As of April 2019, Donna Pojnar is eight weeks into her recovery from surgery and attending physical therapy sessions three times a week. She reports on her progress: “I weaned myself off prescription pain medications days after the surgery, and I stopped taking all pain medications by about six weeks. I’m very pleased with that because I was taking so many over-the-counter pain medications for so many years. It’s so nice not to have to rely on them. I feel I am progressing very well.” While her ultimate source of exercise has been riding a stationary bike and she wants to get on the treadmill, Pojnar really wants to return to those long walks. “I miss taking my dogs for walks, and my husband and I want to go camping,” she says. Donna Pojnar is well on her way to achieving her goals. Her second post-op visit with Dr. Fleming produced a personal landmark for her. “Dr. Fleming actually moved my ankle up and down, and I didn’t hear that grinding, clicking noise,” she says with the excitement of a lottery winner. “’Thank you so much,’” I told Dr. Fleming, “and I started to cry,” Pojnar says. She cries even now telling the story. “I know I’m going to get there; I know I’m going to walk with no difficulty.” Finally, with those tears, she paid Dr. Fleming the ultimate compliment. “You have no idea that you’re going to change my life,” she told him. If you are experiencing pain from ankle arthritis, request an appointment with a foot and ankle specialist at UOA. We will give you treatment options, up to and including total ankle replacement.

I first saw him when he came to me in the emergency room. He exuded energy, positivity and warmth. Dr. Polonet was very concerned with my pain level. He made sure that I was comfortable. He’s very sincere with his smile. A God-fearing man. God sent him to me. I was afraid and he reassured me and a made me feel comfortable. I felt confident in what he was going to do.  In about 8 to 10 weeks, I was healed by his hand and God’s hand. Had it not been for Dr. Polonet, I would not have healed. I could not have asked for a better doctor. If I ever fall again, wherever he is, he has to come to me.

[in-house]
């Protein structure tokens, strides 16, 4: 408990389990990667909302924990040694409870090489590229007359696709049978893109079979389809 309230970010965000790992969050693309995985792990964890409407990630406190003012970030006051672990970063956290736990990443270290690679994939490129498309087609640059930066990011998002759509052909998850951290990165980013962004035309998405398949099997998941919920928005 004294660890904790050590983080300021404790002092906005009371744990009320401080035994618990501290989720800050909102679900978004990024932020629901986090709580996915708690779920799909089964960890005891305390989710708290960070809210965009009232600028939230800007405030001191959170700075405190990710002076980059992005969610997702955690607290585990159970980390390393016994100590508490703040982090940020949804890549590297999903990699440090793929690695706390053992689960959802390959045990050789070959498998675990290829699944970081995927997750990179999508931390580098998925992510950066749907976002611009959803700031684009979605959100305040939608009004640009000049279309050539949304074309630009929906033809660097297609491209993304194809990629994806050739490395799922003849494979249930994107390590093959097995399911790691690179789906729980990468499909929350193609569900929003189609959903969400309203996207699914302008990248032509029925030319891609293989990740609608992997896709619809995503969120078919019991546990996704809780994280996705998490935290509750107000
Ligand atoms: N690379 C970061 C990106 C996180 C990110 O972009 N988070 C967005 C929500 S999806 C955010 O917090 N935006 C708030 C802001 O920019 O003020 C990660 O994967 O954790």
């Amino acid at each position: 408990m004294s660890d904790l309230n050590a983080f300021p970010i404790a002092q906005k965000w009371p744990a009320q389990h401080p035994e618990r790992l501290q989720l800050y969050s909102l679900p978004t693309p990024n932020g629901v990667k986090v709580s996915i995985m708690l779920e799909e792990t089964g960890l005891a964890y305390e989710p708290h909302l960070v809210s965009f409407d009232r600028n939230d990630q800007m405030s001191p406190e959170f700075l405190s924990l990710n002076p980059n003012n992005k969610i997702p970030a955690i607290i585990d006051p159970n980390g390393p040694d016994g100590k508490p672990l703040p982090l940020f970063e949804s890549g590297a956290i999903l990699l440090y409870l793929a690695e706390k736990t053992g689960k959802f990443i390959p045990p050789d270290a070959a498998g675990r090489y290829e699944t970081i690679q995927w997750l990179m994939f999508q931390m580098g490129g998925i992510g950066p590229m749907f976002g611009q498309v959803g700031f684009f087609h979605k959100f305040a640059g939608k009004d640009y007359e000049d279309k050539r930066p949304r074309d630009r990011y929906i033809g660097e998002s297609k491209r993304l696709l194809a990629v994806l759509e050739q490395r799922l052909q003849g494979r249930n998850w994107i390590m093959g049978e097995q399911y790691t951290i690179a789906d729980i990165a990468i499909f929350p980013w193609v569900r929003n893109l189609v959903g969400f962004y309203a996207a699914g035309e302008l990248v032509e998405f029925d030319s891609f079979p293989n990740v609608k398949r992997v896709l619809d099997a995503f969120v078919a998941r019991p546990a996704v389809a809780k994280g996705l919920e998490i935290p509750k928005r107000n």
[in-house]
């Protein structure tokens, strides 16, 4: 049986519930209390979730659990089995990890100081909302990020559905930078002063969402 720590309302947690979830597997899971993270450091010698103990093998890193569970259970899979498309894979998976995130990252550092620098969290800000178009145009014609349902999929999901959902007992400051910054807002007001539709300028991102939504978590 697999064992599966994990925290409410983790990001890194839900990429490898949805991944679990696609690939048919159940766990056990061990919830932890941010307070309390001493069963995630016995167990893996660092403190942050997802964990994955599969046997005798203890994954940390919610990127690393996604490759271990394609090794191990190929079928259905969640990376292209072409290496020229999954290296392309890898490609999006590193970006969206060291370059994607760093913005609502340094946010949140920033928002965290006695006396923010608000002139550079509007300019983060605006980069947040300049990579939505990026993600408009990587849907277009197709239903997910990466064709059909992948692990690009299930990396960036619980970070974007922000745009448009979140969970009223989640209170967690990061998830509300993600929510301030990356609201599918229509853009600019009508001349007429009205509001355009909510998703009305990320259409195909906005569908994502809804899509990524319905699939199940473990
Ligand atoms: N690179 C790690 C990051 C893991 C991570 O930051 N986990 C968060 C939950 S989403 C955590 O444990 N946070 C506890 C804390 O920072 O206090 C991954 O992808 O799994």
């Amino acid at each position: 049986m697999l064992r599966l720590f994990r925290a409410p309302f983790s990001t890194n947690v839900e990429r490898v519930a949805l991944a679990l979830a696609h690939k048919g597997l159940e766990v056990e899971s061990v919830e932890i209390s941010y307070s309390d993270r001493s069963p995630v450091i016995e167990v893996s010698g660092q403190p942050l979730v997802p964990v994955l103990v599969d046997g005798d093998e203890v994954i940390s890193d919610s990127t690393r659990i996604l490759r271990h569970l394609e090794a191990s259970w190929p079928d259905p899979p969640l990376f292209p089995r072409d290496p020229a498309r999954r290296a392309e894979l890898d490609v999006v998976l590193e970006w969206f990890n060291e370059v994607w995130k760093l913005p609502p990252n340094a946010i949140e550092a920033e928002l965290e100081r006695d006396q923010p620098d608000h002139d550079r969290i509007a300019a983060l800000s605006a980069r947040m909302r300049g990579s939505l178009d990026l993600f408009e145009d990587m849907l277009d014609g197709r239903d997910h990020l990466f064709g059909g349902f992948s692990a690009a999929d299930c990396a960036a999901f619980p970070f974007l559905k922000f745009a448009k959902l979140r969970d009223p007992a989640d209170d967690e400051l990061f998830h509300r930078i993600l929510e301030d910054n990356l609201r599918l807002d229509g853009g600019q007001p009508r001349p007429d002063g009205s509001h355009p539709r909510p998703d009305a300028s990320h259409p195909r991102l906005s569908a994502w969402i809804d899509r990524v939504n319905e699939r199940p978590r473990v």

Beverly Crudup

Patient of Dr. Gatt Returns to Racing

UOA patient Rob Cavanaugh of West Long Branch was interviewed by the Asbury Park Press after he placed second in the 35th annual Belmar Five Johnny Cobb Memorial Run on Saturday, July 9—a noteworthy accomplishment given that Rob suffered an Achilles injury in March 2010 that kept him from running for a long stretch. He credits his recovery to UOA’s Dr. Charles Gatt, Jr., who performed Achilles tendon surgery on Rob less than one year ago. “I am grateful to Dr. Gatt for everything he did to get me back running on a competitive level,” says Rob, who plans on participating in the remainder of the 2011 Jersey Shore Grand Prix races.
Rob Cavanaugh